2. It can capture photos on the fly!
This is pretty useful because traditionally, one has to unlock the phone, click on the dedicated camera button and then snap a picture. This takes time. There is an easy way out with the iPhone 4S. Now you can snap photos by just pressing the volume (+) button, if you have the headset on. This will trigger the camera, and there you are. Perfect photos with on the press of a button!
3. It can save screenshots live!
If you're in the midst of playing a game and reaching an impossibly high score, what better way to show off to your friends than pressing the home and lock keys together, and saving a screenshot of your onscreen brilliance. This can also be done for laughable text messages, and then you don't have to save them because a nifty screenshot has already been captured!
4. You can get rid of AutoCorrect!
The most annoying thing while in the middle of some heavy texting is to constantly have AutoCorrect 'correct' your words as you tap them out. This can be prevented by going to the keyboard settings and entering your own shortcuts for words. Next time, text with a smile!
5. Listen to interesting conversations
By using the 5-0 Radio police scanner app, your iPhone 4S can tune into any available radio channel for policemen and you can have hours of fun, knowing what's going on.
There's seems to be quite a lot of jewel-matching games out there for the iPhone, each one of them claims that they are as good as the original Bejeweled game, some even go as far as saying they are better. Now let's take a look at one of the newly released Bejeweled clone, Jewel Hunt; will it reinvent the game genre for us, or is it just another wannabe?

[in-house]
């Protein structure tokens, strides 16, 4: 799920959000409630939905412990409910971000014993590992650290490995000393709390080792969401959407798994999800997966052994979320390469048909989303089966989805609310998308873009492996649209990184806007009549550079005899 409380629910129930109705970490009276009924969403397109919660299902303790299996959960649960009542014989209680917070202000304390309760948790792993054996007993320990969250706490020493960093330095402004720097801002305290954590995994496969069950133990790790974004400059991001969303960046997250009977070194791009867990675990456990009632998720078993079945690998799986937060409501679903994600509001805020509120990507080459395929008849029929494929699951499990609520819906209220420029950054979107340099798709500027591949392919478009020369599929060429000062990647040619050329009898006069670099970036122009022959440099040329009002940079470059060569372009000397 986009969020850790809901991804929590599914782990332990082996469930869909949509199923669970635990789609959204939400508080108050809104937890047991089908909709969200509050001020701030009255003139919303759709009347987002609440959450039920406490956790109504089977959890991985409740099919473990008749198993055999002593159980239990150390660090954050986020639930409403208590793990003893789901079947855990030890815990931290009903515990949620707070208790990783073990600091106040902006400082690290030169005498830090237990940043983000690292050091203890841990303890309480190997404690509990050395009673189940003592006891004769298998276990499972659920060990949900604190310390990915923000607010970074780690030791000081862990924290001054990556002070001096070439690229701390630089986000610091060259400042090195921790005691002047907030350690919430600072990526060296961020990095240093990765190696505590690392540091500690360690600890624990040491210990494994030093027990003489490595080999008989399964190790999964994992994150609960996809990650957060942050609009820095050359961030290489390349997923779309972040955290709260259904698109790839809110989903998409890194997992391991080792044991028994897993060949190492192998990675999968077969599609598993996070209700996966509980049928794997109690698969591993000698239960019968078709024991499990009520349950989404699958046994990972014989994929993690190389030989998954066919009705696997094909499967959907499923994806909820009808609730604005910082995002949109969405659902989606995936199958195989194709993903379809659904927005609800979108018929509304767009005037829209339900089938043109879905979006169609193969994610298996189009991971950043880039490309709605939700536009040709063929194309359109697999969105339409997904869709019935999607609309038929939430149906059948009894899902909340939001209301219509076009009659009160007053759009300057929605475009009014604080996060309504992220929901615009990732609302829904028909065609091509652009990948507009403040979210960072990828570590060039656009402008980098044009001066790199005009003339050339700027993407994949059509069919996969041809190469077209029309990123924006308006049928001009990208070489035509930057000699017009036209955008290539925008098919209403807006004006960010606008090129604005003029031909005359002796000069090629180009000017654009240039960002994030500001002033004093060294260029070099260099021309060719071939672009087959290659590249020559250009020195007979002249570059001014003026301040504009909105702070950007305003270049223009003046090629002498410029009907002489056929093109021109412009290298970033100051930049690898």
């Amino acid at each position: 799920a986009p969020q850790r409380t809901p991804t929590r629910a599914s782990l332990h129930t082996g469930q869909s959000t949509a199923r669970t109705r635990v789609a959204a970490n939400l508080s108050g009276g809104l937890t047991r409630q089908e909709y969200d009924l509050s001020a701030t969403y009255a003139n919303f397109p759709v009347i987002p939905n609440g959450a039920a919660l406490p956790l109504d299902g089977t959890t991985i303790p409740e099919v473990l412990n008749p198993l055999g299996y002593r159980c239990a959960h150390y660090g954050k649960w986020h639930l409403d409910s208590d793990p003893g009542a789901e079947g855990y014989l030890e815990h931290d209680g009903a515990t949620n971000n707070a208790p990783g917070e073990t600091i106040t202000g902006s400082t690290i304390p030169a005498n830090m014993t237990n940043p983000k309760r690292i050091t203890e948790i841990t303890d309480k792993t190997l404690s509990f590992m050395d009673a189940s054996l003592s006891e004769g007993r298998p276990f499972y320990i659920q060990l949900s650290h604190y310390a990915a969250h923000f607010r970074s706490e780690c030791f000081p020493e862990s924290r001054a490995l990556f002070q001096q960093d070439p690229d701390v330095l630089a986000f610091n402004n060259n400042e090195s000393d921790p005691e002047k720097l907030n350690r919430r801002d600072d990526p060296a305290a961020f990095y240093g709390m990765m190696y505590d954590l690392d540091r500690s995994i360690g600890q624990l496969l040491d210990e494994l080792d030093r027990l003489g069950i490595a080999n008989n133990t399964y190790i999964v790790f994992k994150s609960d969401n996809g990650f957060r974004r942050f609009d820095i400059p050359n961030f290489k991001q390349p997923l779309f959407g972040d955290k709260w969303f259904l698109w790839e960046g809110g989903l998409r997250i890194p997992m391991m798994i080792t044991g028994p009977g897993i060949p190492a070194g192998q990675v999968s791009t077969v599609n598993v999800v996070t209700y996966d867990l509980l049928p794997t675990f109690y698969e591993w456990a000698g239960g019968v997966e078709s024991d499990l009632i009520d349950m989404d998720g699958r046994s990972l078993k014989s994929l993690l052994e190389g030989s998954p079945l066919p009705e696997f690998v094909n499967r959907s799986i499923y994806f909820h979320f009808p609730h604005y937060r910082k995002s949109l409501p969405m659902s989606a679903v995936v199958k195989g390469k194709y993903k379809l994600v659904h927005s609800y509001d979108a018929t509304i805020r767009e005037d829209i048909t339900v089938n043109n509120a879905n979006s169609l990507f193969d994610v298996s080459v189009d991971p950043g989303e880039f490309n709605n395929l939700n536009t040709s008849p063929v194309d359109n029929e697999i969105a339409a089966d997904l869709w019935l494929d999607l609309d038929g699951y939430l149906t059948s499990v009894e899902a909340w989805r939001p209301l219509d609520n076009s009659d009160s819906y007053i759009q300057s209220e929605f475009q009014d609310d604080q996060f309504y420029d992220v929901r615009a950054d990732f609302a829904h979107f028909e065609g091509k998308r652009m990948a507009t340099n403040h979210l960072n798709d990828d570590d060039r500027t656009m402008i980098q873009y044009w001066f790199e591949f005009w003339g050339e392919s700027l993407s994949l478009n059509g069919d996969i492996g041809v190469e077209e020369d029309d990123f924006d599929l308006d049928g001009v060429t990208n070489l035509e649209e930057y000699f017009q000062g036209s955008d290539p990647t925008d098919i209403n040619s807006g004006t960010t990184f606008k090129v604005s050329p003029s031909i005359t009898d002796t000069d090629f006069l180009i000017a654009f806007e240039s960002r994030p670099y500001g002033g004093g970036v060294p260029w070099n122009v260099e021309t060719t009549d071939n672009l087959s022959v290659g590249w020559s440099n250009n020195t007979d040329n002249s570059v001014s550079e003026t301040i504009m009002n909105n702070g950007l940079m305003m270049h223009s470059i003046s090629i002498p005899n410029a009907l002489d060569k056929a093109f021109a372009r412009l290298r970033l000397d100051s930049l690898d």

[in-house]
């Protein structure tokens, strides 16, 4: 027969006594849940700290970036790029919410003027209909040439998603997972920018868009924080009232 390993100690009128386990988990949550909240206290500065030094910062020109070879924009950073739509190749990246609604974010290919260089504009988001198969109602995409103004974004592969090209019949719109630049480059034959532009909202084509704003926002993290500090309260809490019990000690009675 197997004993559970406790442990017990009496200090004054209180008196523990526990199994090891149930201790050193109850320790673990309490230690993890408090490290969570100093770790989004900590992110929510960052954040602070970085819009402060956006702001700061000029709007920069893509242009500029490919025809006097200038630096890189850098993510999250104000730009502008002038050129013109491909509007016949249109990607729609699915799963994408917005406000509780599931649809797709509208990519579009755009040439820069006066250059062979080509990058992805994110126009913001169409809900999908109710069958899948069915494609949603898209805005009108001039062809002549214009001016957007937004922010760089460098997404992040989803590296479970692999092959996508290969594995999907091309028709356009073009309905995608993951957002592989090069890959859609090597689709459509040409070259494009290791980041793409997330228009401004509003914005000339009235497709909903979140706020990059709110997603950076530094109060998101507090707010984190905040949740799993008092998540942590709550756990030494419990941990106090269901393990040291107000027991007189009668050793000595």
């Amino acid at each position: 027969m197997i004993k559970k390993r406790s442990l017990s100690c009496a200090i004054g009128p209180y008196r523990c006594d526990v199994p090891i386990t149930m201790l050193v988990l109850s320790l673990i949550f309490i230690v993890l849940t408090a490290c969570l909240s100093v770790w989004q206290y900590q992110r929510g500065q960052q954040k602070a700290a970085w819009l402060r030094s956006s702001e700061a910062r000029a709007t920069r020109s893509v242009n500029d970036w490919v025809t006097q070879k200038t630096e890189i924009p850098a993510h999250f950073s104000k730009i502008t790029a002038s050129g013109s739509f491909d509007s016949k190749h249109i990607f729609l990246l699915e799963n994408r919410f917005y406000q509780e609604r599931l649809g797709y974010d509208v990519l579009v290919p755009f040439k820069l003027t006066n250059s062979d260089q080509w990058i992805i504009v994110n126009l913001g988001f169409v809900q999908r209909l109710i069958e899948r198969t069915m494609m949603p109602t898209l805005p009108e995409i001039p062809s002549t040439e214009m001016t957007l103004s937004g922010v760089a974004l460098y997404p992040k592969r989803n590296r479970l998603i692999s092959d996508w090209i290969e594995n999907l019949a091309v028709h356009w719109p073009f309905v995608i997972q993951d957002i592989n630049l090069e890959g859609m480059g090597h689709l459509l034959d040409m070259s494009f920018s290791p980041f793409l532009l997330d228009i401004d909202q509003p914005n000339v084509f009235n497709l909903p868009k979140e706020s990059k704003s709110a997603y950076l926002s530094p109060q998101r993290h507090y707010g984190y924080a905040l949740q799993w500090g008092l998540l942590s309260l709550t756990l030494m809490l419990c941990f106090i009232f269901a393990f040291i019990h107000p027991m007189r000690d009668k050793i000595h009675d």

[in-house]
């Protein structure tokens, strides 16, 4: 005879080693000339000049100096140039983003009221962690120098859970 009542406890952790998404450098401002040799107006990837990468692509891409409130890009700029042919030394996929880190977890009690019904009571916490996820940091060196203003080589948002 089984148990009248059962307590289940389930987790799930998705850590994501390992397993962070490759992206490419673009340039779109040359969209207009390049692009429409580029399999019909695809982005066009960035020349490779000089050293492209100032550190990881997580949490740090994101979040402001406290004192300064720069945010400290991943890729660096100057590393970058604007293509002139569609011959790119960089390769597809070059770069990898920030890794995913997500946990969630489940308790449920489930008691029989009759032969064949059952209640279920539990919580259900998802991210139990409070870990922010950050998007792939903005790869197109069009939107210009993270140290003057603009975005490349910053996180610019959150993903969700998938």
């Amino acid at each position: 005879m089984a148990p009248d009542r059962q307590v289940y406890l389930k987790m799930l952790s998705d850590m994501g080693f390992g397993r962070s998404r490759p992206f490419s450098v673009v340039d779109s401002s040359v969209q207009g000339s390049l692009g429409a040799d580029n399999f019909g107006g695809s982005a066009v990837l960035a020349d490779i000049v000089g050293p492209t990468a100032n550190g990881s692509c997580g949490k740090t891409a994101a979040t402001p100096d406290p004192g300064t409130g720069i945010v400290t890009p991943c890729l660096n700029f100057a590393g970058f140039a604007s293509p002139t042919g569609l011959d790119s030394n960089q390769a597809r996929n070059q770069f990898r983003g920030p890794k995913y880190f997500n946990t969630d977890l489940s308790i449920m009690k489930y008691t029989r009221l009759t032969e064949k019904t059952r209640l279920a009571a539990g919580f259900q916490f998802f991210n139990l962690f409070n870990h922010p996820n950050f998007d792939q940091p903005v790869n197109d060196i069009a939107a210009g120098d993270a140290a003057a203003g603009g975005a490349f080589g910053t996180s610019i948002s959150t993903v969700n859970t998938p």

Jewel Hunt by Concrete Software is another attempt to create a jewel matching game that has the same impact as the game that started the entire jewel-matching craze, Bejeweled. When you first take a look at the game in the App Store you will think that at least the graphics would be great, but when you start playing the game you will find that the visuals are just so-so, bordering to disappointing.
Though you have to give credit to Concrete Software, they did not completely copy Bejeweled, they really tried their best to make Jewel Hunt play differently from all the other match 3 games. The objective of the game is to clear all of the highlighted gems on the screen by matching them to jewels that have the same color. The powerups you get for matching more than 3 gems in a row are also different from the other games, though most of them are not really quite useful, some are even a bit confusing to use. Though the gameplay of Jewel Hunt is rather different from the other games, it is by no means better than most.
There are some iPhone games that look good while if you are looking at their screenshots at the App Store but does not play as well as you hoped they would, such is the case of Gunfighters from 44 Software Studios.
The concept of the game is good enough, you're a lone gunslinger in the old west shooting your way to fame and glory; just like in your typical western. The cartoon graphics are not that bad, it almost seems passable at times with the cartoon-like representations of the environment and the characters. The only thing that really killed the game for me was the way the game played.